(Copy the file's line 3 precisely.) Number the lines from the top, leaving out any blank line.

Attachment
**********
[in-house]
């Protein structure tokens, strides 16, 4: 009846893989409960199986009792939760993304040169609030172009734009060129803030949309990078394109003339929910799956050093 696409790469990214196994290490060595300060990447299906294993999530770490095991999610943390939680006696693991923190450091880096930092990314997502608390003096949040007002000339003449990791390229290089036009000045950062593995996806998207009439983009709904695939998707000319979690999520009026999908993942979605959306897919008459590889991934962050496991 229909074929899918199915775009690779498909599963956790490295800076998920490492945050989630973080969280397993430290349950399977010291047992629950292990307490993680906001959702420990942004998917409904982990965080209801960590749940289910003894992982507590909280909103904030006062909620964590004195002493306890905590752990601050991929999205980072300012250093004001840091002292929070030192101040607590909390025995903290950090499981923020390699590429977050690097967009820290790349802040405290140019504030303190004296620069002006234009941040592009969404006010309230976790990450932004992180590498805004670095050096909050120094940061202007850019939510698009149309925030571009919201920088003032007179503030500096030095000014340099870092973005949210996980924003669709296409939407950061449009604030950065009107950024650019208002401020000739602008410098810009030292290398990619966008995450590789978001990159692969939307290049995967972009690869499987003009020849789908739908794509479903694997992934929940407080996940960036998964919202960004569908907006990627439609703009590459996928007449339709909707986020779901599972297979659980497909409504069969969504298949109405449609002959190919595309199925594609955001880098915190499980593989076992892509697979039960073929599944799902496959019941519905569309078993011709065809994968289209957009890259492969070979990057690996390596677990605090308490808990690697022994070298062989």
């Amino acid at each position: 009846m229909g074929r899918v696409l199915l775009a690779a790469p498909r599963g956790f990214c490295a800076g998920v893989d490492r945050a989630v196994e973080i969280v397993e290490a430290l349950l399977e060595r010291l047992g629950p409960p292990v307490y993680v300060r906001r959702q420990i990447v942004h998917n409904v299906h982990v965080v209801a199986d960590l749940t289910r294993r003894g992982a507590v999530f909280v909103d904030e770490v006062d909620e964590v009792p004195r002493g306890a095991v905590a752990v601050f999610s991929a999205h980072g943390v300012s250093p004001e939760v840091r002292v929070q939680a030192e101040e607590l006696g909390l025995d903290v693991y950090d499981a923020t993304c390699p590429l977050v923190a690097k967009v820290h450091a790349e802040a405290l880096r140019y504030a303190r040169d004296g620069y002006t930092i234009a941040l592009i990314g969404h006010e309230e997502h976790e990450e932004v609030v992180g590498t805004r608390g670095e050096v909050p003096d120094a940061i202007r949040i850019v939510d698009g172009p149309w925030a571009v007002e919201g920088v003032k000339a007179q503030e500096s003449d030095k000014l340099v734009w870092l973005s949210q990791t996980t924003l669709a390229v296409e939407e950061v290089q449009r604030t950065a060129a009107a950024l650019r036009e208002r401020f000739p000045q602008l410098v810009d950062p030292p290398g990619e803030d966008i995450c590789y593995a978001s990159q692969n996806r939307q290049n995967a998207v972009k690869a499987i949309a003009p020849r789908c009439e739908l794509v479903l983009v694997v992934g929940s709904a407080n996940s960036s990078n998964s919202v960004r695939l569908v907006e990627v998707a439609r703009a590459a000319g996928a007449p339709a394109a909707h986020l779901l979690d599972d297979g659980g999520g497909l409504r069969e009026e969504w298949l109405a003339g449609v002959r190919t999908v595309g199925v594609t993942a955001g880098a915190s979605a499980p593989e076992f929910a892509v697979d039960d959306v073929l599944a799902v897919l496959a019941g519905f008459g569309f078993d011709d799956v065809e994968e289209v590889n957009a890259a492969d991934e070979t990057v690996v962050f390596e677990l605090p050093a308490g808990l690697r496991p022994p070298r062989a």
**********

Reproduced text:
């Amino acid at each position: 009846m229909g074929r899918v696409l199915l775009a690779a790469p498909r599963g956790f990214c490295a800076g998920v893989d490492r945050a989630v196994e973080i969280v397993e290490a430290l349950l399977e060595r010291l047992g629950p409960p292990v307490y993680v300060r906001r959702q420990i990447v942004h998917n409904v299906h982990v965080v209801a199986d960590l749940t289910r294993r003894g992982a507590v999530f909280v909103d904030e770490v006062d909620e964590v009792p004195r002493g306890a095991v905590a752990v601050f999610s991929a999205h980072g943390v300012s250093p004001e939760v840091r002292v929070q939680a030192e101040e607590l006696g909390l025995d903290v693991y950090d499981a923020t993304c390699p590429l977050v923190a690097k967009v820290h450091a790349e802040a405290l880096r140019y504030a303190r040169d004296g620069y002006t930092i234009a941040l592009i990314g969404h006010e309230e997502h976790e990450e932004v609030v992180g590498t805004r608390g670095e050096v909050p003096d120094a940061i202007r949040i850019v939510d698009g172009p149309w925030a571009v007002e919201g920088v003032k000339a007179q503030e500096s003449d030095k000014l340099v734009w870092l973005s949210q990791t996980t924003l669709a390229v296409e939407e950061v290089q449009r604030t950065a060129a009107a950024l650019r036009e208002r401020f000739p000045q602008l410098v810009d950062p030292p290398g990619e803030d966008i995450c590789y593995a978001s990159q692969n996806r939307q290049n995967a998207v972009k690869a499987i949309a003009p020849r789908c009439e739908l794509v479903l983009v694997v992934g929940s709904a407080n996940s960036s990078n998964s919202v960004r695939l569908v907006e990627v998707a439609r703009a590459a000319g996928a007449p339709a394109a909707h986020l779901l979690d599972d297979g659980g999520g497909l409504r069969e009026e969504w298949l109405a003339g449609v002959r190919t999908v595309g199925v594609t993942a955001g880098a915190s979605a499980p593989e076992f929910a892509v697979d039960d959306v073929l599944a799902v897919l496959a019941g519905f008459g569309f078993d011709d799956v065809e994968e289209v590889n957009a890259a492969d991934e070979t990057v690996v962050f390596e677990l605090p050093a308490g808990l690697r496991p022994p070298r062989a």